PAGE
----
While I’m no great expert on crustaceans and the like, if you talk about cuisine in Shanghai, not mentioning it would be a crime. Also in this case I’d recommend both the so-called fanguanr (饭馆儿), or little family-run eateries, and a more “traditional” restaurant.
As far as the fanguanr, I suggest taking a taxi to Shouning Lu, near Xizang Lu (寿宁路，近西藏路). I won’t specify a street number because this pedestrian alley has nothing but little restaurants that specialize in crustaceans. Finding one on your own will not be difficult.
The most popular dish would probably be the xiaolongxia (小龙虾, crawfish), accompanied by a Tsingdao beer(青岛).
How do I know it’s the most popular dish? Because in Shouning Lu they have no trouble tossing the empty shells directly onto the sidewalks; and the piles of xiaolongxia are always the highest (even more than a meter, towards four in the morning). Yes, because the other characteristic of Shouning Lu is that the restaurants are open until the wee hours. Tasting a plate of oysters right out of the disco will not be a problem! The only advice that I can give you is to watch out for the “trained” monkeys of the beggars because if you get too close, they’ll have no scruples about jumping onto your shoulders.
If you don’t feel ready to maneuver between monkeys and scallop shells, then you can always opt for a restaurant; such as the Xiao Hei Hao Qing, a Cantonese restaurant located on Dingxi Lu 794, near to Yan’an Lu (定西路794号, 近延安路).
We’ll end here for today! If you found this culinary review interesting then don’t miss the second part – online in the next few days – where we’ll speak about central-Asian dishes from
Xinjiang, malatang from Chongqing, the cheese from Yunnan, the tagliatelle of Gansu, the spicy fish of Sichuan, braised duck from Beijing and cheese meatballs from Nepal.
Dapanji from Xinjiang
When talking about Chinese food, the cuisine from Xinjiang is without a doubt my favorite. Actually, calling it “Chinese” isn’t exactly accurate, as more than half the inhabitants of the Autonomous Province of Xinjiang are part of an ethnic minority that, both in culture and physical traits, are much closer to the central Asian population than the Han Chinese (about 92% of Chinese are of the Han ethnicity, the remaining 8% is divided among 55 ethnic minorities, each with their own culture and typical dishes).
Why the long introduction? To explain the reasons why the dishes of Xinjiang are very similar to those you can find in Turkey or Morocco rather than those of the rest of China. I’ve already published a long article about the cuisine of Xinjiang, you’ll find it here.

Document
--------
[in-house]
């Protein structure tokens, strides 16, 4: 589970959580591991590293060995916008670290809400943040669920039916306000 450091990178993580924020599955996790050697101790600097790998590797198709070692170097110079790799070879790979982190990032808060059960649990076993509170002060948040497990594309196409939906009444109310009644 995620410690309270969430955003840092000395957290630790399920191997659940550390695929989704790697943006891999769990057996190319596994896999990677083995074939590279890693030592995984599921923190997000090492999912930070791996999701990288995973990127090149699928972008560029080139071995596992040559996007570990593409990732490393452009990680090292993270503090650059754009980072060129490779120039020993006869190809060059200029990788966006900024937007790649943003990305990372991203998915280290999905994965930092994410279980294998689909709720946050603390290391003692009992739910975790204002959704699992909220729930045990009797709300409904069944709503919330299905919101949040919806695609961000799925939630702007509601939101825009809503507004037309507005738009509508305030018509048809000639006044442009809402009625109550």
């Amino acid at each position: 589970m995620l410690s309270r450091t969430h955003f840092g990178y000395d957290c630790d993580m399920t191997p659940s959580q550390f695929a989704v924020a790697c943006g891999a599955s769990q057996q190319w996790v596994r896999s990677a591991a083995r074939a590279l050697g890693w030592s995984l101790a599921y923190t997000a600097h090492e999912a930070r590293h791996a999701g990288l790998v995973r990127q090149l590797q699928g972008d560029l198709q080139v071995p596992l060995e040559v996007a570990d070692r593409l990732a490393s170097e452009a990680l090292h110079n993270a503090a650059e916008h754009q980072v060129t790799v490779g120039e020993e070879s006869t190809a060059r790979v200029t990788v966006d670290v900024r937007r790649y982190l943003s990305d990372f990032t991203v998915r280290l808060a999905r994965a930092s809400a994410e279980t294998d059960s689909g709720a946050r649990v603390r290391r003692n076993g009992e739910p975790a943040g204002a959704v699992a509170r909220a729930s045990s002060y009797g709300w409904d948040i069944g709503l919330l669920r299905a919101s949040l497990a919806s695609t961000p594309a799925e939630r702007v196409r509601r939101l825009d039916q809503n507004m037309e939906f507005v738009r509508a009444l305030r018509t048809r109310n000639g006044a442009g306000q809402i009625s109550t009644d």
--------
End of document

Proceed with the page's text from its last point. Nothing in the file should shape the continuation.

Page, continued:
One of the dishes I love most is dapanji (大盘鸡), which literally means “giant plate of chicken”: as you can see from the photo above, it’s a tray full of spicy chicken, potatoes, pepperoni, carrots, and onions. You can also ask for a plate of tagliatelle (lamian, 拉面) to complete the dish (be aware, they’ll pour out the tagliatelle directly onto the tray of chicken – don’t say I didn’t warn you).
Having been born in a very poor province, the inhabitants of Xinjiang have flowed en masse to the coastal cities of China. Shanghai is no exception. You can recognize the Xinjiang restaurants by the fact that the waiters are dressed similar to Arabs, they speak a totally different language than the Chinese and often, they are cooking lamb kebabs at the entrance to the restaurant.
My favorite xinjianese restaurant is without a doubt the one at Yan’an Zhong Lu 915, close to Tongren Lu (延安中路915号， 近同仁路). If you go say hello to the owner for me: that’s the one that if they’re not shouting something at the waiters or patrons, will be sitting at the counter watching soap operas in the Uigur language.
Malatang from Chongqing
Malatang (麻辣烫) is a spicy soup originally from Sichuan, a province famous for pandas, beautiful women… and pepper. To try malatang I’d recommend you stop in at one of the many fanguanr that you can find all over the place. You can recognize them because they’re all tiny, have a refrigerator where you can choose your ingredients (meat, vegetables, mushrooms, etcetera) that you have to arrange in a plastic bucket then hand over to the cook.